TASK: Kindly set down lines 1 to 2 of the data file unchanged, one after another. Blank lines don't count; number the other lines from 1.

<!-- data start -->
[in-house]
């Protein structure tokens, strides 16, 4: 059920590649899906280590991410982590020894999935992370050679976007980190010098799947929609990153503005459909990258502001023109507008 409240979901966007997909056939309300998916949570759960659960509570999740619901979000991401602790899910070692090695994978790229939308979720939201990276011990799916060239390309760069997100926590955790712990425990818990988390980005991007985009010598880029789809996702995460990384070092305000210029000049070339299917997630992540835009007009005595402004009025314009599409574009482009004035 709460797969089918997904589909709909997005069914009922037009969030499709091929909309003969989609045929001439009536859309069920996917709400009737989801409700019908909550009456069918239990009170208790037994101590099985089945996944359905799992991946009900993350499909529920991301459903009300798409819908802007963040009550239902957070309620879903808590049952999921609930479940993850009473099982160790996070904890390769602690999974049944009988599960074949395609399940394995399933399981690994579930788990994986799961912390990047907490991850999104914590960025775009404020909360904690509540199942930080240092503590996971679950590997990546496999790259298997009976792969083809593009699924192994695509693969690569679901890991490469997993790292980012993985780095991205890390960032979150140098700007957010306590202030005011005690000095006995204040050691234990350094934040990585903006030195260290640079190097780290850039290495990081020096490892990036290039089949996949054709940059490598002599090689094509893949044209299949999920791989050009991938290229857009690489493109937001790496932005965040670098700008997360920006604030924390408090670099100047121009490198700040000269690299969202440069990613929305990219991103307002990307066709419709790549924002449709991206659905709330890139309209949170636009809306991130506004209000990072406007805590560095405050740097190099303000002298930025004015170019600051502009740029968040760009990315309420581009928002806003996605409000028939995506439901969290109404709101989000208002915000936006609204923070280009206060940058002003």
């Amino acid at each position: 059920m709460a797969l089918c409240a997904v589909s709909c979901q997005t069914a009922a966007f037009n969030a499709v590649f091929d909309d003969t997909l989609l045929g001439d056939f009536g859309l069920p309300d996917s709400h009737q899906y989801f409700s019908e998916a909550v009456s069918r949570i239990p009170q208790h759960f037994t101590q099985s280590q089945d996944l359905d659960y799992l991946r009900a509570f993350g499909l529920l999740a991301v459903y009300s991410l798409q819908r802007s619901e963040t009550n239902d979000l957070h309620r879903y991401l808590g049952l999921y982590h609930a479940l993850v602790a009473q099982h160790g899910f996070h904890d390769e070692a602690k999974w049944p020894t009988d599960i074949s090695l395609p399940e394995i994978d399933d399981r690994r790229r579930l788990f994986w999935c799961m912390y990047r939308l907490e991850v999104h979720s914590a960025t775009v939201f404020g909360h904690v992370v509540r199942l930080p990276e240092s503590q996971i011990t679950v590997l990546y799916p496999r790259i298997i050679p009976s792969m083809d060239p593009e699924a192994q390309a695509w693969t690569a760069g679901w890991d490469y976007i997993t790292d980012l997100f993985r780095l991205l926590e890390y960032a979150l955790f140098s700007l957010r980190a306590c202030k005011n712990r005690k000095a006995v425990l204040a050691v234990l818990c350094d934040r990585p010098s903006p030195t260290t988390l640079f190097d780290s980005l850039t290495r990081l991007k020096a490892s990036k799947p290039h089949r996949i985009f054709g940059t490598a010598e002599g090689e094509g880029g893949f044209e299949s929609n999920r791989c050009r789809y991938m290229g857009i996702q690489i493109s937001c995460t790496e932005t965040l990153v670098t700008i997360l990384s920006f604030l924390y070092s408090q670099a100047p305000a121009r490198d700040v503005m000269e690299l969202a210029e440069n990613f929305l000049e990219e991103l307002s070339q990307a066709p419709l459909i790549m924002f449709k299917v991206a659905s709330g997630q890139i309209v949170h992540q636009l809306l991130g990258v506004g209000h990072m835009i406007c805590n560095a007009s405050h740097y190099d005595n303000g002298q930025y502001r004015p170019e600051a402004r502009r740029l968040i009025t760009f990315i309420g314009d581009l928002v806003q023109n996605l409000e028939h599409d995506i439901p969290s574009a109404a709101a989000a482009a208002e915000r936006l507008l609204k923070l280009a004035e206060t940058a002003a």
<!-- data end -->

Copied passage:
[in-house]
């Protein structure tokens, strides 16, 4: 059920590649899906280590991410982590020894999935992370050679976007980190010098799947929609990153503005459909990258502001023109507008 409240979901966007997909056939309300998916949570759960659960509570999740619901979000991401602790899910070692090695994978790229939308979720939201990276011990799916060239390309760069997100926590955790712990425990818990988390980005991007985009010598880029789809996702995460990384070092305000210029000049070339299917997630992540835009007009005595402004009025314009599409574009482009004035 709460797969089918997904589909709909997005069914009922037009969030499709091929909309003969989609045929001439009536859309069920996917709400009737989801409700019908909550009456069918239990009170208790037994101590099985089945996944359905799992991946009900993350499909529920991301459903009300798409819908802007963040009550239902957070309620879903808590049952999921609930479940993850009473099982160790996070904890390769602690999974049944009988599960074949395609399940394995399933399981690994579930788990994986799961912390990047907490991850999104914590960025775009404020909360904690509540199942930080240092503590996971679950590997990546496999790259298997009976792969083809593009699924192994695509693969690569679901890991490469997993790292980012993985780095991205890390960032979150140098700007957010306590202030005011005690000095006995204040050691234990350094934040990585903006030195260290640079190097780290850039290495990081020096490892990036290039089949996949054709940059490598002599090689094509893949044209299949999920791989050009991938290229857009690489493109937001790496932005965040670098700008997360920006604030924390408090670099100047121009490198700040000269690299969202440069990613929305990219991103307002990307066709419709790549924002449709991206659905709330890139309209949170636009809306991130506004209000990072406007805590560095405050740097190099303000002298930025004015170019600051502009740029968040760009990315309420581009928002806003996605409000028939995506439901969290109404709101989000208002915000936006609204923070280009206060940058002003």